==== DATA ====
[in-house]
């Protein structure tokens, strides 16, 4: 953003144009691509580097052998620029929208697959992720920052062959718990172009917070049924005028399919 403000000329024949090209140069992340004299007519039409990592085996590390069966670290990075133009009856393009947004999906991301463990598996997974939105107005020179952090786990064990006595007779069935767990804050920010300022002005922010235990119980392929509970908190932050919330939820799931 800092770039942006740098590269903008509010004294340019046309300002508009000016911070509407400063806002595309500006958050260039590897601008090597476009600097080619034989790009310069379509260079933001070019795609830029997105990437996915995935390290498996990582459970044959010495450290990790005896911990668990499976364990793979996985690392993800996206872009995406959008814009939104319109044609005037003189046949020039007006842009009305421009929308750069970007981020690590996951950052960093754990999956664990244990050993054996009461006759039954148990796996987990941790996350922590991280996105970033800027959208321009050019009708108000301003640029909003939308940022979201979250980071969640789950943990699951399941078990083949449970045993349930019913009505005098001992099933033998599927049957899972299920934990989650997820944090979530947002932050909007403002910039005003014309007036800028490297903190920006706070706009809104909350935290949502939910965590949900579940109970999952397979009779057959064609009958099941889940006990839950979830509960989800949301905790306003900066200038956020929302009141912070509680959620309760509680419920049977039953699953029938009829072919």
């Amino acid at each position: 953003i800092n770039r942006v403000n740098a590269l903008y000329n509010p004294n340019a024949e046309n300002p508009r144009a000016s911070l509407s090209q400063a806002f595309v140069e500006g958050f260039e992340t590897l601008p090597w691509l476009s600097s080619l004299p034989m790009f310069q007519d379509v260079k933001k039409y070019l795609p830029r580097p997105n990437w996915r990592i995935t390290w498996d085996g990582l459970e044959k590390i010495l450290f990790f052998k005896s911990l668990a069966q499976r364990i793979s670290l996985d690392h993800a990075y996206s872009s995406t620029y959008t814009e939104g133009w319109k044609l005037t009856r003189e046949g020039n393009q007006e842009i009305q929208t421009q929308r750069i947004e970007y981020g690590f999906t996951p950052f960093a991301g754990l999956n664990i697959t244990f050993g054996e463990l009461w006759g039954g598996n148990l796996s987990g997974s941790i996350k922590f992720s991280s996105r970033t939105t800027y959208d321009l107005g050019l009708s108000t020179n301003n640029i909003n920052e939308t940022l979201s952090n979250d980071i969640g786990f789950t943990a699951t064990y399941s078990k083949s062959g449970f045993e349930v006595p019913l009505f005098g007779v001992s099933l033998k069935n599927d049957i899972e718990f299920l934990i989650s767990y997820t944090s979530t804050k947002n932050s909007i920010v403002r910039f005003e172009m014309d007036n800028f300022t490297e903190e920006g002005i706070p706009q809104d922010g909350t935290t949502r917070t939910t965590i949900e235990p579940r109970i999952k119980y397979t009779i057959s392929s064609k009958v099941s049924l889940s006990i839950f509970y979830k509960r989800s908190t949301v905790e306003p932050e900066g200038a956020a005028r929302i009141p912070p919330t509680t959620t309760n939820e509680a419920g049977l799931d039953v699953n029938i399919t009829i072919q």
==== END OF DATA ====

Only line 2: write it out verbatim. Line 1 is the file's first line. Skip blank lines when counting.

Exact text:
């Protein structure tokens, strides 16, 4: 953003144009691509580097052998620029929208697959992720920052062959718990172009917070049924005028399919 403000000329024949090209140069992340004299007519039409990592085996590390069966670290990075133009009856393009947004999906991301463990598996997974939105107005020179952090786990064990006595007779069935767990804050920010300022002005922010235990119980392929509970908190932050919330939820799931 800092770039942006740098590269903008509010004294340019046309300002508009000016911070509407400063806002595309500006958050260039590897601008090597476009600097080619034989790009310069379509260079933001070019795609830029997105990437996915995935390290498996990582459970044959010495450290990790005896911990668990499976364990793979996985690392993800996206872009995406959008814009939104319109044609005037003189046949020039007006842009009305421009929308750069970007981020690590996951950052960093754990999956664990244990050993054996009461006759039954148990796996987990941790996350922590991280996105970033800027959208321009050019009708108000301003640029909003939308940022979201979250980071969640789950943990699951399941078990083949449970045993349930019913009505005098001992099933033998599927049957899972299920934990989650997820944090979530947002932050909007403002910039005003014309007036800028490297903190920006706070706009809104909350935290949502939910965590949900579940109970999952397979009779057959064609009958099941889940006990839950979830509960989800949301905790306003900066200038956020929302009141912070509680959620309760509680419920049977039953699953029938009829072919």